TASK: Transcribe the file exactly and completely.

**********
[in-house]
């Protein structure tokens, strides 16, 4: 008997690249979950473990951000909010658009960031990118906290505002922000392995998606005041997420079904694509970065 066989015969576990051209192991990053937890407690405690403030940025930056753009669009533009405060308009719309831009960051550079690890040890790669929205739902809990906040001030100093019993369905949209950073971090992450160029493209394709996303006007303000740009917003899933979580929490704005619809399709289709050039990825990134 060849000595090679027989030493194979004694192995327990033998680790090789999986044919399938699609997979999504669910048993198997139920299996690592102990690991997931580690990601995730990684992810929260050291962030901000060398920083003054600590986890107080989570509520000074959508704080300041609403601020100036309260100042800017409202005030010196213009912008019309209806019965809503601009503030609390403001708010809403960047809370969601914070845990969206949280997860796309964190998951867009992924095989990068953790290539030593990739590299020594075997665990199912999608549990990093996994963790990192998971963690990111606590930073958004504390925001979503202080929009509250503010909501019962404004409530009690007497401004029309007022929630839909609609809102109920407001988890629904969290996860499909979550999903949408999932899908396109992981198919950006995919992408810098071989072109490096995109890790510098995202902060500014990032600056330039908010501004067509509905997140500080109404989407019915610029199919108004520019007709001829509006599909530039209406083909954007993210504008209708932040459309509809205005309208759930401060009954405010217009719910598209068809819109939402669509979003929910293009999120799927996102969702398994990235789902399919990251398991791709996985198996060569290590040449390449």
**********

[in-house]
């Protein structure tokens, strides 16, 4: 008997690249979950473990951000909010658009960031990118906290505002922000392995998606005041997420079904694509970065 066989015969576990051209192991990053937890407690405690403030940025930056753009669009533009405060308009719309831009960051550079690890040890790669929205739902809990906040001030100093019993369905949209950073971090992450160029493209394709996303006007303000740009917003899933979580929490704005619809399709289709050039990825990134 060849000595090679027989030493194979004694192995327990033998680790090789999986044919399938699609997979999504669910048993198997139920299996690592102990690991997931580690990601995730990684992810929260050291962030901000060398920083003054600590986890107080989570509520000074959508704080300041609403601020100036309260100042800017409202005030010196213009912008019309209806019965809503601009503030609390403001708010809403960047809370969601914070845990969206949280997860796309964190998951867009992924095989990068953790290539030593990739590299020594075997665990199912999608549990990093996994963790990192998971963690990111606590930073958004504390925001979503202080929009509250503010909501019962404004409530009690007497401004029309007022929630839909609609809102109920407001988890629904969290996860499909979550999903949408999932899908396109992981198919950006995919992408810098071989072109490096995109890790510098995202902060500014990032600056330039908010501004067509509905997140500080109404989407019915610029199919108004520019007709001829509006599909530039209406083909954007993210504008209708932040459309509809205005309208759930401060009954405010217009719910598209068809819109939402669509979003929910293009999120799927996102969702398994990235789902399919990251398991791709996985198996060569290590040449390449």